The biggest threat to Derrick Rose re-injuring his ACL has always been Derrick Rose.
Rose is ultra competitive, the concern is he would push himself too hard to get back on the court for some February game before he was fully ready and the result was going to be some kind of setback. Adding pressure to return is whole series of web videos showing and hyping his rehab process.
But both Rose and the Bulls are talking patience. Which is a good thing.
Rose, for his part, was talking about taking it slow with Rachel Nichols of ESPN in an interview transcribed on to that site.
“When the time comes I just have to be ready and prove to the people here that I am ready to play. Who knows when that time is? If it’s all year I might wait the whole year, so what? If I come back at the All-Star (break), so what?
“If anything, I think I’ve learned it’s going to help me with my patience. I think I’m way more patient.”
Let the doctors decide. It’s most likely he is back this season, but let the doctors decide when. This is not about this year, it’s about the next five. And beyond that.
The Bulls organization has said it is not going to pressure him to return. Check out the second item from Chris Mannix of Sports Illustrated when he swung by NBC Sports Network’s Sports Talk show:
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NEW YORK (AP) — Craig Sager’s fight with leukemia will prevent the basketball sideline reporter form covering the Rio Olympics for NBC.
NBC said Thursday in a statement that the 65-year-old Sager is preparing for a third bone marrow transplant at MD Anderson Cancer Center in Houston. Sager was first diagnosed with leukemia in 2014 and announced in March that he was no longer in remission.
The Rio Games would have been Sager’s fifth Olympics.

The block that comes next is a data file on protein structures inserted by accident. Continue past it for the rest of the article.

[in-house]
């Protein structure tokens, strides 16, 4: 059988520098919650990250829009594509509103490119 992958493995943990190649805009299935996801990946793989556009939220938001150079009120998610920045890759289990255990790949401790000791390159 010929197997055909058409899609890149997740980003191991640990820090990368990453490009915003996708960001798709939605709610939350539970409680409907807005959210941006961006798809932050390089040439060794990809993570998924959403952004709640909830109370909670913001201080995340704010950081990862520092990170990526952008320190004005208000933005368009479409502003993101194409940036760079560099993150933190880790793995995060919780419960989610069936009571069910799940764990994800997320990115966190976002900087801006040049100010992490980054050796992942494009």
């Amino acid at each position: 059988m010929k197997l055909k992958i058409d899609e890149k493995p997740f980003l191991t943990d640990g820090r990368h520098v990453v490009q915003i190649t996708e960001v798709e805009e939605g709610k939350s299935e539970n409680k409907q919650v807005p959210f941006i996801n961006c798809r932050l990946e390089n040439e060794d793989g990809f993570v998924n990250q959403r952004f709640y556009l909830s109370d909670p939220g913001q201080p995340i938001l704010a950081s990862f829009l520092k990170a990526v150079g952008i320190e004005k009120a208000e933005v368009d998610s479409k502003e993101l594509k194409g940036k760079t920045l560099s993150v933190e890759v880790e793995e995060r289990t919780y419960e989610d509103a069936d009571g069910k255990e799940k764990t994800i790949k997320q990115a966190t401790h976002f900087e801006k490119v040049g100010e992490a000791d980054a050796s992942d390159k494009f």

Sager has worked for Turner Sports for 34 years. At the ESPY Awards this month, Vice President Joe Biden presented Sager with the Jimmy V Award for Perseverance.
With so much focus in recent weeks being on NBA players speaking out on social issues, it’s worth remembering that Kareem Abdul-Jabbar has been one of the most vocal athletes in America on these things for decades. The Hall of Fame and all-time leading scorer in NBA history addressed the Democratic National Convention on Thursday evening, urging voters to vote for Hillary Clinton in November, and opened his remarks by introducing himself as Michael Jordan, because “Donald Trump couldn’t tell the difference.”
You can watch the video of his speech below:
In the weeks since Kevin Durant announced he was signing with the Golden State Warriors, we have yet to hear Russell Westbrook speak on his former teammate’s decision. This week, ESPN.com’s Royce Young indicated in a podcast interview that Durant was telling Westbrook and others in the days leading up to his decision that he was coming back to Oklahoma City. He later walked back his report, saying he misspoke. On Thursday, Durant himself told The Vertical‘s Shams Charania that he never said any such thing, or misled Westbrook or anyone else about his intentions.
“It’s false,” Durant told The Vertical on Thursday. “I didn’t say that – words about me telling Russell or Nick that I would stay or leave never came out of my mouth. We met as teammates, but no promises came out of it. In this day and age, I can’t control anything people claim out there. Someone can go out and say something random right now, and people will believe it.
“I never told Russell or Nick [Collison], ‘All right, guys, I’m coming back to the Thunder’ – and then a week later, I decide not to. Never happened. I don’t operate like that. I heard people say that story, but it’s not the truth.”
So that settles that.